System Approaches to Management

In recent years, there has been a growing tendency to recognize organization as a complex, integrated system of inter-related variables, as against the traditional practice of examining of organizational variables separately such as functions, tasks, interpersonal relationships, etc.

The systems theory looks at the organization as a whole examining all relevant organizational variables simultaneously. The approach is to identify the parts of the organization and to discover how these parts operate interdependently.

Even though the advent of systems theory dates back to the ideas of Chester 1 Barnard, who characterized all organizations as cooperative systems and defined a cooperative system, ‘as a complex of physical, biological, personal and social components which are in a specific, systematic relationship by reason of the cooperation of two or more persons for at least one definite end’.


The father of the general systems theory is considered to be Ludwing Von Bertlanfly who propagated the idea via his publication, ‘General Systems Theory’ in 1969.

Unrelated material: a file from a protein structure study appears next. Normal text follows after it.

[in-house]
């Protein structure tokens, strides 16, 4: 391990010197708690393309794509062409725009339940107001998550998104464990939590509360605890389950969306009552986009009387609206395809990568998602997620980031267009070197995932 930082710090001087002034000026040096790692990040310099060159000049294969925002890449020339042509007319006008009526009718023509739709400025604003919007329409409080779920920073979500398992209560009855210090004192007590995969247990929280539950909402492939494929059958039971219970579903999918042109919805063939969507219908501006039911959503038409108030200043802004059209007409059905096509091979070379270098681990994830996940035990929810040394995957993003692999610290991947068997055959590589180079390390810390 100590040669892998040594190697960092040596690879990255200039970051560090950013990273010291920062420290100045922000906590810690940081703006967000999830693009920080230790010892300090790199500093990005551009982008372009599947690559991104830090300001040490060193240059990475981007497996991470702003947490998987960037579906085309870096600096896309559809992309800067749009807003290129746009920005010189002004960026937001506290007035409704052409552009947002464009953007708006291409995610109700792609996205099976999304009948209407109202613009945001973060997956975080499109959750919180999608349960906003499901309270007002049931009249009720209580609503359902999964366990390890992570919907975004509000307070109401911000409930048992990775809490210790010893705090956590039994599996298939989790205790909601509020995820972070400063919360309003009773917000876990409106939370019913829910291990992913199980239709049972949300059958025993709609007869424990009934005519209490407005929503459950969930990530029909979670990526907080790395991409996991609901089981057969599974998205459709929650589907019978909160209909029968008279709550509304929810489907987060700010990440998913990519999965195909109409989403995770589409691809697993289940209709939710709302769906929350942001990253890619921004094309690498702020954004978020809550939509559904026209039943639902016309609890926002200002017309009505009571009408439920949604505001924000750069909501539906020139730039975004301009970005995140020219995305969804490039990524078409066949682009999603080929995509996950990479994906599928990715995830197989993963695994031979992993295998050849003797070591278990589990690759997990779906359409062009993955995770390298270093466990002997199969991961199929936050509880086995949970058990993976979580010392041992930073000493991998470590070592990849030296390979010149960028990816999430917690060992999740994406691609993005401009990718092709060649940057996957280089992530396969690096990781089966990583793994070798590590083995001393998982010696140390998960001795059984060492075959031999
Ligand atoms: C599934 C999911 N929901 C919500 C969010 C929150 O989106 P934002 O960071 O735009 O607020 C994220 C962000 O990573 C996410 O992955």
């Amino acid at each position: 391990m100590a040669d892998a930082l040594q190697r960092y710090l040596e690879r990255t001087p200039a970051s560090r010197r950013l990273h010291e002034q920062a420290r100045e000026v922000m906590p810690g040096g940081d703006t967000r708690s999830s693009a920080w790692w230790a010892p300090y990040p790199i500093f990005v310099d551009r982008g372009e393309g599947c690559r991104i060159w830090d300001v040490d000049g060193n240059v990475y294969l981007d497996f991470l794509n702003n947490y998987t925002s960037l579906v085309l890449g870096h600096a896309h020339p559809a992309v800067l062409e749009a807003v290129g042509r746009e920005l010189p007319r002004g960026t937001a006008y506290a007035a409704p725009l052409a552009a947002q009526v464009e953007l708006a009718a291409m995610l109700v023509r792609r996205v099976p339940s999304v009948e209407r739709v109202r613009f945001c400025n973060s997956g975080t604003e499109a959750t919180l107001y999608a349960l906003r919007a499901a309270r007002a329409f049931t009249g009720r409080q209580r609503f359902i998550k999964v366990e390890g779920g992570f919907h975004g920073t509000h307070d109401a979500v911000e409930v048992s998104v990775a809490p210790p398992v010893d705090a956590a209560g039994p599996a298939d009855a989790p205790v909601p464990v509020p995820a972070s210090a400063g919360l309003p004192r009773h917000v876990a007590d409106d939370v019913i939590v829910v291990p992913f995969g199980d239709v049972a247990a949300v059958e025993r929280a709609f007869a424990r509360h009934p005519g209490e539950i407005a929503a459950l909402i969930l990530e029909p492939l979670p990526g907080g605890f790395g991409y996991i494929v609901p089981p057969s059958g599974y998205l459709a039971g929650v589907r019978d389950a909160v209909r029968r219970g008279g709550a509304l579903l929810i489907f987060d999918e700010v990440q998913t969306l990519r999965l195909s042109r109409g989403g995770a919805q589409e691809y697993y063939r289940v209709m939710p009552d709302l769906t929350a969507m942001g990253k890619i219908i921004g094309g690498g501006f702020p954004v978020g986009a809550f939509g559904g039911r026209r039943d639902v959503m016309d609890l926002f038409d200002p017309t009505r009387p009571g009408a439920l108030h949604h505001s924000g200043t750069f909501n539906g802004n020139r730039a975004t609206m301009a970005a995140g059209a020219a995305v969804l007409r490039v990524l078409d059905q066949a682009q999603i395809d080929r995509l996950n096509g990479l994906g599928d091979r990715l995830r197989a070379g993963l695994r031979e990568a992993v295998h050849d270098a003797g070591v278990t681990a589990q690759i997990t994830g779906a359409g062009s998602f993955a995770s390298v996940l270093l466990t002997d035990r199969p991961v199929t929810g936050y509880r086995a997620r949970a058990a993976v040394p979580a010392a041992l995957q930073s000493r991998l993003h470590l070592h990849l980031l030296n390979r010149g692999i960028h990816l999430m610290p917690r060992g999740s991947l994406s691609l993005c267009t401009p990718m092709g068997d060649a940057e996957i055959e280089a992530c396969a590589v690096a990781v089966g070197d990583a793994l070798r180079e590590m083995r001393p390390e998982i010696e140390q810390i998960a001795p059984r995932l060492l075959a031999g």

According to him a system may be defined, as an orderly grouping of separate but interdependent components for the purpose of attaining some predetermined objective’. This definition leads to three important aspects:-

1. The management of components must be order and hierarchical, no matter how complex the ‘whole’ may be.

2. Since the components of the system are interdependent, there must be communication among them.


3. Since a system is oriented towards an objective, any interaction among the components must be designed to achieve that objective.

Beer defines a system as “any thing that consists of parts connected together”. According to Dalton McFarland, “a system is composed of parts of a whole related to each other in varying ways under varying conditions. The subsystems are in a state of mutual interdependence, such that a change in one part is related to changes in one or more of other parts”.

Koontz and O’ Donnell:

“A system is essentially a set of assemblage of things that are interconnected or interdependent, so as to form a complex whole. These things may be physical or biological or may be theoretical, as in the case of well integrated assemblage of concepts, principles and techniques relating to managing”.


Management through system concept develops a way of thinking which on the one hand helps to simplify some part of the complexity of management process and on the other hand, helps management to quickly appreciate and understand the nature of complex problems. The whole process of management operates within a well recognized and well perceived environment.